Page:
As Pat Calvert steers a small motorboat over the James River, it’s impossible to not notice the smell of motor oil, and it’s not coming from the boat.
Two days after a CSX train derailed and put three tank cars full of crude oil into the river, Calvert, who keeps tabs on the Upper James River for the James River Association, is only beginning to survey the spill’s impact. Wednesday’s derailment spared the town from catastrophe, but not the river.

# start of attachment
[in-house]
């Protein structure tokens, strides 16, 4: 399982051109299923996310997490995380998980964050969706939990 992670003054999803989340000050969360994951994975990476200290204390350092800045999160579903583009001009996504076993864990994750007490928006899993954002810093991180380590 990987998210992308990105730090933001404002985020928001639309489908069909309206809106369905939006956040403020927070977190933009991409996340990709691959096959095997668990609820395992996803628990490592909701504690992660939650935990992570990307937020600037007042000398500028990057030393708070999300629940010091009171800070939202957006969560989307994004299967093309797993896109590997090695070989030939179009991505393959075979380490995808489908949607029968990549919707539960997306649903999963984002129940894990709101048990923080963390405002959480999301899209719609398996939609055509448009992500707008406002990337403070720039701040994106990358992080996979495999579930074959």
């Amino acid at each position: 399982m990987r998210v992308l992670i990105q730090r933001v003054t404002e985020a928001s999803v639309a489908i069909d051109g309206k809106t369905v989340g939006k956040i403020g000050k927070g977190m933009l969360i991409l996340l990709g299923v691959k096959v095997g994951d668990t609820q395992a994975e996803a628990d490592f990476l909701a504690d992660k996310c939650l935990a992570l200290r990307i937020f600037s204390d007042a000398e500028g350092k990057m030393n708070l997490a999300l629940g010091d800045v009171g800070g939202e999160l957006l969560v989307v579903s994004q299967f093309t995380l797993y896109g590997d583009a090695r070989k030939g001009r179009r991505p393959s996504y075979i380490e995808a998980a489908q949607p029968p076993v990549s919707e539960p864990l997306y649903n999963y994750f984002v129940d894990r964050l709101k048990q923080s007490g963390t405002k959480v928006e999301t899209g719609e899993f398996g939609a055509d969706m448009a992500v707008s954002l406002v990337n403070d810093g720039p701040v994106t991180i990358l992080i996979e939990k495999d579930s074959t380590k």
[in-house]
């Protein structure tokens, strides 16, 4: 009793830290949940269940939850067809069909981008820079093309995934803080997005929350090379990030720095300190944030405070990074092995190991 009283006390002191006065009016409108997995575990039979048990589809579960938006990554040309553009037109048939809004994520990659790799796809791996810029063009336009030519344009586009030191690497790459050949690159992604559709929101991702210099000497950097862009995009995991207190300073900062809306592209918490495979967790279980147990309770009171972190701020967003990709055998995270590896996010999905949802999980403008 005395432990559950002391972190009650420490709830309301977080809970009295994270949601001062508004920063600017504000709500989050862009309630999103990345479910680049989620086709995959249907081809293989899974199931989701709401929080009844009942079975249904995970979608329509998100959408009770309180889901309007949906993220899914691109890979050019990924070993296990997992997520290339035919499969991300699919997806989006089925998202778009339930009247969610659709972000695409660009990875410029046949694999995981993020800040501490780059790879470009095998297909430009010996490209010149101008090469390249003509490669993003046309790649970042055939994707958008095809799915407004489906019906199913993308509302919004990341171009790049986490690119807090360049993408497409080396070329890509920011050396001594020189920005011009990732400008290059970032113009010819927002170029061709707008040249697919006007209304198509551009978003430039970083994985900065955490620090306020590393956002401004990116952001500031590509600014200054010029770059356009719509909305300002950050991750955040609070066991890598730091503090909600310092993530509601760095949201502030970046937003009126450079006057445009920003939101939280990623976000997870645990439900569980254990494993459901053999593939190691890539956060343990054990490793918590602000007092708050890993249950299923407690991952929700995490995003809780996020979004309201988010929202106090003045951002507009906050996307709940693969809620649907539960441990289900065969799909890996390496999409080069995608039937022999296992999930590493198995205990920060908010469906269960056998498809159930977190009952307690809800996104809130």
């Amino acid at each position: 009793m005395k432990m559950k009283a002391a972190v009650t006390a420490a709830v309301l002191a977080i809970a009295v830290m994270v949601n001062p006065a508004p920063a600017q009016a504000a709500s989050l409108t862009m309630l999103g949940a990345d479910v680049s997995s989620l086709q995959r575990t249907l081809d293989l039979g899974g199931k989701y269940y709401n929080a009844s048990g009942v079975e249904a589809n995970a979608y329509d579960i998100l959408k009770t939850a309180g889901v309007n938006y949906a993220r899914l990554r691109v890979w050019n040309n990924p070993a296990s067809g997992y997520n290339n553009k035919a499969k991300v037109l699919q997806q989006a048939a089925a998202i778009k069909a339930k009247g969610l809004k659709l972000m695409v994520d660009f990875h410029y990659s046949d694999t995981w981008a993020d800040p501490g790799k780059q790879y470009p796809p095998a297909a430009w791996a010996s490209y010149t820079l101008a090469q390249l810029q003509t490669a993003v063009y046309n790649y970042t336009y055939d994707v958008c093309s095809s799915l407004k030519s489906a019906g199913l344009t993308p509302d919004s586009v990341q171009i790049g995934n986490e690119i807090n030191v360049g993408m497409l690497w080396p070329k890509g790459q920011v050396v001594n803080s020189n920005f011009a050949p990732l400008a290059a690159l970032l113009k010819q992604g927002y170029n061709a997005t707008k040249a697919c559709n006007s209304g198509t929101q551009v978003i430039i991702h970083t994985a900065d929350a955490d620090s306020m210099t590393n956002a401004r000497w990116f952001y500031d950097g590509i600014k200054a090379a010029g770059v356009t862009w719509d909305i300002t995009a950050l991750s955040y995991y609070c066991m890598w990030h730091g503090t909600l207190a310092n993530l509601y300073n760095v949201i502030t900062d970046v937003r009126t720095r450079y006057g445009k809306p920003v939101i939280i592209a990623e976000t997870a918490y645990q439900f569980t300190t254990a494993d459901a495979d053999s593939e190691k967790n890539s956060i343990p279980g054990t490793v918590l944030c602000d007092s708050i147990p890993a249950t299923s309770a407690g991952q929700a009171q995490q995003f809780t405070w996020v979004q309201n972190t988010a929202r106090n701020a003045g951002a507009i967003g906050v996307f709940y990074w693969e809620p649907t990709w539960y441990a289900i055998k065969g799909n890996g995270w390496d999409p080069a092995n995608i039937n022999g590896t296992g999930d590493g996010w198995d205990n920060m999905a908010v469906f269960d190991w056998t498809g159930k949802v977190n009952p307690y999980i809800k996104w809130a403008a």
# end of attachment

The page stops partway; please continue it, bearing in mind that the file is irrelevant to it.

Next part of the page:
Much of the spilled crude burned in a spectacular fire on Wednesday, and the river, flooded from recent rains, washed the rest downstream toward the state capital, Richmond, and the Chesapeake Bay.
Floating orange barriers called boom had been placed in the water surrounding the derailment site to capture spilled oil, but they might have been too late to make a difference. Calvert said his organization had measured an oil slick 17 miles long.